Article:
The Craft of Advertising Copywriting: Readers Become Customers When Your Words Are Fresh and Relevant

Consider the complex character of strong copy. One day it drives home its point with forceful simplicity. On another day, it scores with rock-the-boat boldness. Come back later and you might find it in a playful mood, making a good-natured pitch for an act of self-indulgence.

Well-crafted copy taps into the hearts and minds of readers and delivers stories and messages that make compelling human connections. When done right, it can inform, provoke, inspire and sell. But if your copy is confusing, uninteresting or just plain irrelevant to your reader, it will not only fail on its mission, it will make it harder the next time you try and get through to your audience. The craft of copywriting works essentially like this:

    • Producing weak, convoluted copy will make prospective customers turn a blind eye to your current and future communications.
    • Producing clear, memorable, persuasive copy will keep your audience tuned in and ready to take the ride with you each time you have something to say.

By conducting this quick 5-point inspection each time you review copy in development, you’ll have a process for making modifications that can add up to a high-impact, results-oriented message.

1) Does your copy pay off your headline? On average, five times as many people read headlines as read body copy, so crafting an attention-getting headline significantly increases the chances of achieving your goal. But not if you don’t follow through and fail to deliver what the headline promises. If your headline is “Get the GPS That Avoids Traffic Jams,” the copy should spell out the who, what, where and how of a navigational device that helps you steer clear of traffic. If it doesn’t, you’ve duped the reader. They will hold it against you.

2) Is your copy engaging? Keeping things simple and factual isn’t enough to draw the reader in and create real interest in your message. Find fresh ways to say routine things, be a storyteller, appeal to the reader’s emotions, needs or tastes, and make your copy crackle with imagery, rhythm and clarity. It’s not about being clever or cute, it’s about presenting your message in a way that generates enthusiasm and makes a real connection to your audience’s self-interests.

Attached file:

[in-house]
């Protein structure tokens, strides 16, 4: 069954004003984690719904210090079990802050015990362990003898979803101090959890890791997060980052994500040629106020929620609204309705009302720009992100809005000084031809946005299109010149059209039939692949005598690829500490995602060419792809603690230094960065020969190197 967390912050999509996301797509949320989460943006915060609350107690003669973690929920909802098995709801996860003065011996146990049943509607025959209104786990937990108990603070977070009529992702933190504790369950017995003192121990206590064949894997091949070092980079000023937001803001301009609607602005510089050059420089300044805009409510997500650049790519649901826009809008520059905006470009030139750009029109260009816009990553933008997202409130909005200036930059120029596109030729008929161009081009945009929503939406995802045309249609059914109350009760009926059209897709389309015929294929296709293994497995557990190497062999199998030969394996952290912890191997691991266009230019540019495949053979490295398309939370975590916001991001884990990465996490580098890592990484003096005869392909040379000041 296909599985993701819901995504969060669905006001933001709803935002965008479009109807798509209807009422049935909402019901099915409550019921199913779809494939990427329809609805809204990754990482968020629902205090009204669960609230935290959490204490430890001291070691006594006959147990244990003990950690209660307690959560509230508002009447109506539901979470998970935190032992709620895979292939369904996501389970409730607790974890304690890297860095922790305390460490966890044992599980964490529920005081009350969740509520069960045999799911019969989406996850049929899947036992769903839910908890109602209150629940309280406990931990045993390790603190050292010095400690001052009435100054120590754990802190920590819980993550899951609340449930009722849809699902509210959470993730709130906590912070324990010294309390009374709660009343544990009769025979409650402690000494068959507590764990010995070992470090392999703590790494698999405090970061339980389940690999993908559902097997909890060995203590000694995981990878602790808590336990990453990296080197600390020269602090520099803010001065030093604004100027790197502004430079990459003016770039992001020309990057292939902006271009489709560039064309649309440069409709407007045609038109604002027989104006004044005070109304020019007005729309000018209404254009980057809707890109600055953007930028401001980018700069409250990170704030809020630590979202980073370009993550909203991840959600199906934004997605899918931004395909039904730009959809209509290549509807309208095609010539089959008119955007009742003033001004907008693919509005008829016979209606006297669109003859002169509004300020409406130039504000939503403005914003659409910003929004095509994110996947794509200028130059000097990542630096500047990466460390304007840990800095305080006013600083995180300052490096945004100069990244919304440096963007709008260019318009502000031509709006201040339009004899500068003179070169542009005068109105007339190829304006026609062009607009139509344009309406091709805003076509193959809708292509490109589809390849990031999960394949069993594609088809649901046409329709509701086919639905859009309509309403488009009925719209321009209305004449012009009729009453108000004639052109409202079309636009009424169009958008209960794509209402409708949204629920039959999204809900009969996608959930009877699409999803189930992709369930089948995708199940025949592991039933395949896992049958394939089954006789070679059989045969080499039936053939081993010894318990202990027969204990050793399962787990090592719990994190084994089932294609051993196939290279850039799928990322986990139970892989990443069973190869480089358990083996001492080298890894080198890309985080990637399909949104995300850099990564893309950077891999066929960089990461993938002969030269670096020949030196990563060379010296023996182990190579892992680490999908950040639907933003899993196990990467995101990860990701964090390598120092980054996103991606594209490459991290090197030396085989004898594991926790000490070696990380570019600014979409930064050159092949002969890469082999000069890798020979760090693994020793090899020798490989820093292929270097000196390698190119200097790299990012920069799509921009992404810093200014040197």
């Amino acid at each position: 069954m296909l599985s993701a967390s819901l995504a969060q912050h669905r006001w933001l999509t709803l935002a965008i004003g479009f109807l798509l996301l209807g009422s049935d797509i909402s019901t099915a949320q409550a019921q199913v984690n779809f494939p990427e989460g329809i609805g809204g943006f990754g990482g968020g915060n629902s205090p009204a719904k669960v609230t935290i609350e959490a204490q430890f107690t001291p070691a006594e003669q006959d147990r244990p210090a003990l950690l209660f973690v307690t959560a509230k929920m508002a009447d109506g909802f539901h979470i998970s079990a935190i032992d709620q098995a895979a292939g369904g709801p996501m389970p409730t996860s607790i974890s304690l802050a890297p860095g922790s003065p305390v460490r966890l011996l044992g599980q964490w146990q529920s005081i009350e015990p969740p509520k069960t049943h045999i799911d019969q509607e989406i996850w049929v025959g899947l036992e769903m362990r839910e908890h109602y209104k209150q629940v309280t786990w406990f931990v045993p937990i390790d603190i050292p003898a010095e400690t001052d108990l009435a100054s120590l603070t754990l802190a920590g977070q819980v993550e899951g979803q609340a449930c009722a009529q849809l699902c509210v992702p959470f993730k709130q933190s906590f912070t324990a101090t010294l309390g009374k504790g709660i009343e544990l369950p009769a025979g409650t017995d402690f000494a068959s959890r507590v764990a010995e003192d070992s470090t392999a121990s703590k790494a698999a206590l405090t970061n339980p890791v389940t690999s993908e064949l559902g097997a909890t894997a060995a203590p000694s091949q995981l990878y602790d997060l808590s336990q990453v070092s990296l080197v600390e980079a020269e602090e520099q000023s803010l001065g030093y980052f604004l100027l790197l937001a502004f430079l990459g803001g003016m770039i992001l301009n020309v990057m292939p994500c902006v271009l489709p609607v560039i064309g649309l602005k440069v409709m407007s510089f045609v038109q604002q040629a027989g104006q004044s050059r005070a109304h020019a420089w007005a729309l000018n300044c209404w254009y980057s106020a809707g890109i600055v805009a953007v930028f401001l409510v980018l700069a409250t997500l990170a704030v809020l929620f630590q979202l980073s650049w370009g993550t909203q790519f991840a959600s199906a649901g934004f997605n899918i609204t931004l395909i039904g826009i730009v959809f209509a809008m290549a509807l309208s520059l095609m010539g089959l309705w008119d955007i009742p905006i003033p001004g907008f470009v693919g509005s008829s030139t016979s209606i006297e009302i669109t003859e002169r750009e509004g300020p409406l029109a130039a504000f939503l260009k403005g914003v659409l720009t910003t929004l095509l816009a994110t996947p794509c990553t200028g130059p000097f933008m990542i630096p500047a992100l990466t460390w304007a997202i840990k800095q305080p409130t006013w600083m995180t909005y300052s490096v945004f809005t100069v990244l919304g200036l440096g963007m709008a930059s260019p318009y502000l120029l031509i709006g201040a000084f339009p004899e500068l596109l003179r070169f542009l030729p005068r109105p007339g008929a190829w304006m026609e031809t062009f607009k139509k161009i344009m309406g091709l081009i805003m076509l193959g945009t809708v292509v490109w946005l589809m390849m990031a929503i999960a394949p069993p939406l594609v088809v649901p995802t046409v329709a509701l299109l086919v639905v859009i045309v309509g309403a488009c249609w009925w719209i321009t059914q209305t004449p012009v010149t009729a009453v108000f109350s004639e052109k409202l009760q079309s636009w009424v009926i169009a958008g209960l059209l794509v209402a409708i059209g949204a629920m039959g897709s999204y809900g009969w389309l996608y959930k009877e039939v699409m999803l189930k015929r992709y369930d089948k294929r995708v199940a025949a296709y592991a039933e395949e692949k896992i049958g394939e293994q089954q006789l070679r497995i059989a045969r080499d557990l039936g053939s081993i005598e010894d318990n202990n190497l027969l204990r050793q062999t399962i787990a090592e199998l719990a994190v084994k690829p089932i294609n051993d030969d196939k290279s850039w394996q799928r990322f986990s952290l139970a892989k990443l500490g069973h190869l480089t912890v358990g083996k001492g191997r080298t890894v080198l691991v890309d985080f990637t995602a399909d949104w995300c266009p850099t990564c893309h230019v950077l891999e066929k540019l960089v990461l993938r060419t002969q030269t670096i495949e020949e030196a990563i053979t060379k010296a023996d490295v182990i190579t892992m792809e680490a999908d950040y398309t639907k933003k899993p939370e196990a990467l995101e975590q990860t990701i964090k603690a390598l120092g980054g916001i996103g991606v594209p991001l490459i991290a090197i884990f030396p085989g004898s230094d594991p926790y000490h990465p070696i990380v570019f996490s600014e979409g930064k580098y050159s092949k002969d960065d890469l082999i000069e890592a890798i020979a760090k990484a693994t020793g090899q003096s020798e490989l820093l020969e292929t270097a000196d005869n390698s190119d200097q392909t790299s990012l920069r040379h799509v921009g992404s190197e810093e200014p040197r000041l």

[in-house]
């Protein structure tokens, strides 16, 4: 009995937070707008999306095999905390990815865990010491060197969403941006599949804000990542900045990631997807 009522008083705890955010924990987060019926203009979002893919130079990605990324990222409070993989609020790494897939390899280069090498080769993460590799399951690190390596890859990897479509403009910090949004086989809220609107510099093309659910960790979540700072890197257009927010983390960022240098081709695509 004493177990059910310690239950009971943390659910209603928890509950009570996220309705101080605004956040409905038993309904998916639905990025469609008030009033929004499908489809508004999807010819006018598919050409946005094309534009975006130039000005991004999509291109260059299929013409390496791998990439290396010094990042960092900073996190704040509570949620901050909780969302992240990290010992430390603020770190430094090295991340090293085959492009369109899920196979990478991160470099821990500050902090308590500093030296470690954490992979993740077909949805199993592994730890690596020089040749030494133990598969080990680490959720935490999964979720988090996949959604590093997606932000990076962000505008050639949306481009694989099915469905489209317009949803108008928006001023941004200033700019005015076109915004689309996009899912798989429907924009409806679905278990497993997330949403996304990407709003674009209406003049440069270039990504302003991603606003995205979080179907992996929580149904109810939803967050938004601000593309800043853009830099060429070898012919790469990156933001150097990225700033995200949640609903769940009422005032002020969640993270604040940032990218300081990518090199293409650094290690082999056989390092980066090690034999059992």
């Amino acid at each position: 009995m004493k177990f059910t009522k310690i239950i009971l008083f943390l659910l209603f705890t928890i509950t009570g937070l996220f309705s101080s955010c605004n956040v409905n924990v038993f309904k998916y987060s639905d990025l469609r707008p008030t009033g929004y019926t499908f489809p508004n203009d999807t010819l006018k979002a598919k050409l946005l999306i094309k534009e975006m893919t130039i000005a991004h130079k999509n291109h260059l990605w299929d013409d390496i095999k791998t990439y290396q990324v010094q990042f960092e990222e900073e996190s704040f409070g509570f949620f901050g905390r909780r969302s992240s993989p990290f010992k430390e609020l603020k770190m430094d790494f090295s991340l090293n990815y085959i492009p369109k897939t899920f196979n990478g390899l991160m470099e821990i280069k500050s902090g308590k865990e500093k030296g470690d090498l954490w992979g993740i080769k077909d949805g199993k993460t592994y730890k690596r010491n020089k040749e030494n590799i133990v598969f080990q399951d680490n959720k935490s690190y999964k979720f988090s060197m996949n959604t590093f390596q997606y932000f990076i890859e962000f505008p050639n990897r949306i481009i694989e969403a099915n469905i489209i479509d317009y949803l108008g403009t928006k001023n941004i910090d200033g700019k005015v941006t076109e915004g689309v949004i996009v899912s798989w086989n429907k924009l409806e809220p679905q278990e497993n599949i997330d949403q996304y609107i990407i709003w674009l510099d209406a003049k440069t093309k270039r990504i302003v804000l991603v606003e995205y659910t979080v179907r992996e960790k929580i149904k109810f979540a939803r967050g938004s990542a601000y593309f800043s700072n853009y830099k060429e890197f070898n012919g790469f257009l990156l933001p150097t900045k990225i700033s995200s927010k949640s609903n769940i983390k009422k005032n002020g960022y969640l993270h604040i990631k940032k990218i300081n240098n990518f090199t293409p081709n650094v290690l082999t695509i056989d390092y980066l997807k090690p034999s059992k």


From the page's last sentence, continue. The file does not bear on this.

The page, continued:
3) Is your message easily understood? A lot of copy challenges readers to sort out what’s being said by leading them through an obstacle course of wordplay, unnecessary adjectives, redundancies, run-on sentences and technical jargon. Remember: Your job isn’t to show how clever or knowledgeable you are, it’s to speak the language of your audience and remove all obstacles to getting your message across to them. Keep it short, sweet and easy to digest.

4) Does your copy persuade and motivate? Concise, reader-friendly copy will increase your odds of engagement, but unless you write convincingly about the sales points that will motivate your readers to buy a product or service, it’s all for nothing. Make sure your copy is as sales-minded as it is communication-minded by knowing your customers and what’s important to them. Explain logically why they need what you’re offering, write about benefits (not features), and ask them to take a specific action.

5) Is your copy relevant? The purpose of advertising copy is to communicate ideas and information about a product or service that’s of value to the reader. Going on about yourself, your business or your accomplishments is a self-indulgent waste of time when what your readers really care about is what they need, want or desire. Stay relevant by uncovering the reasons why your best prospects would want to buy what you’re offering and place all of your emphasis on how they will come out ahead by doing business with you.

Effective copywriters deliver meaningful messages in a fresh, informative way. To put the craft of good copywriting in your corner, use this 5-point inspection process to make sure whoever writes your advertising is making a true connection with your customers. Spark their interest, speak their language, and move them to action. The bottom-line results of your efforts will speak for themselves.

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